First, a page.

Reservoir Hosts of Chagas' Disease in the State of Texas

Natural Infection of Nine-Banded Armadillo (Dasypus novemcinctus texanus), House Mice (Mus musculus), Opossum (Didelphis virginiana), and Wood Rats (Neotoma micropus micropus), with Trypanosoma cruzi in the State of Texas

A. Packchanian Department of Preventive Medicine and Public Health, The School of Medicine, University of Texas, Galveston, Texas

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  1. 1. A number of small mammals were collected in the State of Texas. Of these, one nine-banded armadillo (Dasypus novemcinctus), eight opossums (Didelphys virginiana), two house mice (Mus musculus), and 32 wood rats (Neotoma micropus micropus), were found to be naturally infected with T. cruzi.
  2. 2. Cultural tests proved once more to be very fruitful, oftentimes a positive culture being obtained when no trypanosomes were demonstrable by direct microscopic examination of the blood.
  3. 3. Xenodiagnosis, while not recommended by the writer in human diagnosis, was found to be of value in detecting and determining natural T. cruzi infection in animals.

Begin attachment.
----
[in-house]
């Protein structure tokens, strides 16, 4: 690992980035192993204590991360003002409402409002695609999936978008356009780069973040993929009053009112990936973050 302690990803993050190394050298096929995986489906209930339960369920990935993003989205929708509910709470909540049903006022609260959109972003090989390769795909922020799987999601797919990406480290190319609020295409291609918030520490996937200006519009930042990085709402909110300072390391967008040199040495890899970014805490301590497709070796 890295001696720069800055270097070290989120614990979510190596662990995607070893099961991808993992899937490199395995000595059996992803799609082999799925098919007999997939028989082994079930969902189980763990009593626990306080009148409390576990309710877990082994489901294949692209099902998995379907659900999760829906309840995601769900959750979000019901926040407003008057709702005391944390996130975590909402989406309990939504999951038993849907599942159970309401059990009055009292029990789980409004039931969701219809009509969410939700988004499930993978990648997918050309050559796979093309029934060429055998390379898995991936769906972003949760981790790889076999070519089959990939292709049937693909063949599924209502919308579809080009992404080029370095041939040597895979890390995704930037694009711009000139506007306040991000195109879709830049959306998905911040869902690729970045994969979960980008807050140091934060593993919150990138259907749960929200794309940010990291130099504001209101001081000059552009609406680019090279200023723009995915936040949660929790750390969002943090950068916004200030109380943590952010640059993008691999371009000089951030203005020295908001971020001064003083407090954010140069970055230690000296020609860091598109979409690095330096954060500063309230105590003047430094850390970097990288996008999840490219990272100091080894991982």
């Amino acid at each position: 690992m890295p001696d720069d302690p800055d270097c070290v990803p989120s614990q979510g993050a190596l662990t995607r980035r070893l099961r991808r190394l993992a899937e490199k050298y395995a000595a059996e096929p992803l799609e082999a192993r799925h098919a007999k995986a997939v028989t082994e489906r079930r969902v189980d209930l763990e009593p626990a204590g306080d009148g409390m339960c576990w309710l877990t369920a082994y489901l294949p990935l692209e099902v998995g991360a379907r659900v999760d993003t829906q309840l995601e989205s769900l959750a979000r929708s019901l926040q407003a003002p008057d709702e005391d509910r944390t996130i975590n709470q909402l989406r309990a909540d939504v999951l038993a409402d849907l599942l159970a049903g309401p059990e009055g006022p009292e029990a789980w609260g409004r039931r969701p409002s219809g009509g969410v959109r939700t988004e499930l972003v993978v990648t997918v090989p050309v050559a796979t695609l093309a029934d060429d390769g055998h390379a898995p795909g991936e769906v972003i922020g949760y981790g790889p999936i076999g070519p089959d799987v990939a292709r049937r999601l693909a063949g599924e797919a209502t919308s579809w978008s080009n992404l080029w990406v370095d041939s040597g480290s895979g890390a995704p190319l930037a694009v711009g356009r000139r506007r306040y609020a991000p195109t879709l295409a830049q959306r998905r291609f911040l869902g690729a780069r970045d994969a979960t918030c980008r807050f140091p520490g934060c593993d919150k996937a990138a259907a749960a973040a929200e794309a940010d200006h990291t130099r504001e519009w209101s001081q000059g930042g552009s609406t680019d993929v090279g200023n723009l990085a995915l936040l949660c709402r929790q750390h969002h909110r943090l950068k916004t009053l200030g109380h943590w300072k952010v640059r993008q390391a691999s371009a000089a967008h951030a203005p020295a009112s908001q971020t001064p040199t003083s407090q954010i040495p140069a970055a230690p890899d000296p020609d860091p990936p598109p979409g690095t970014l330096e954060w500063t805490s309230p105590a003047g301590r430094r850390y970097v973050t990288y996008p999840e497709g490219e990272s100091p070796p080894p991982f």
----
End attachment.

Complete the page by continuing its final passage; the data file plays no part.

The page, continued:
4. 4. Some of the wood rats were found to have double or triple infection with T. cruzi, T. neotoma, sarcosporidia, and microfilaria.
  5. 5. A few strains of T. cruzi isolated from each species of animals have been maintained in vitro from one to two years. The morphology of trypanosomes in vitro and in vivo (in vertebrate and invertebrate hosts) and the histopathological changes which they produced in experimental animals are indistinguishable from classical strains of T. cruzi isolated from human sources.

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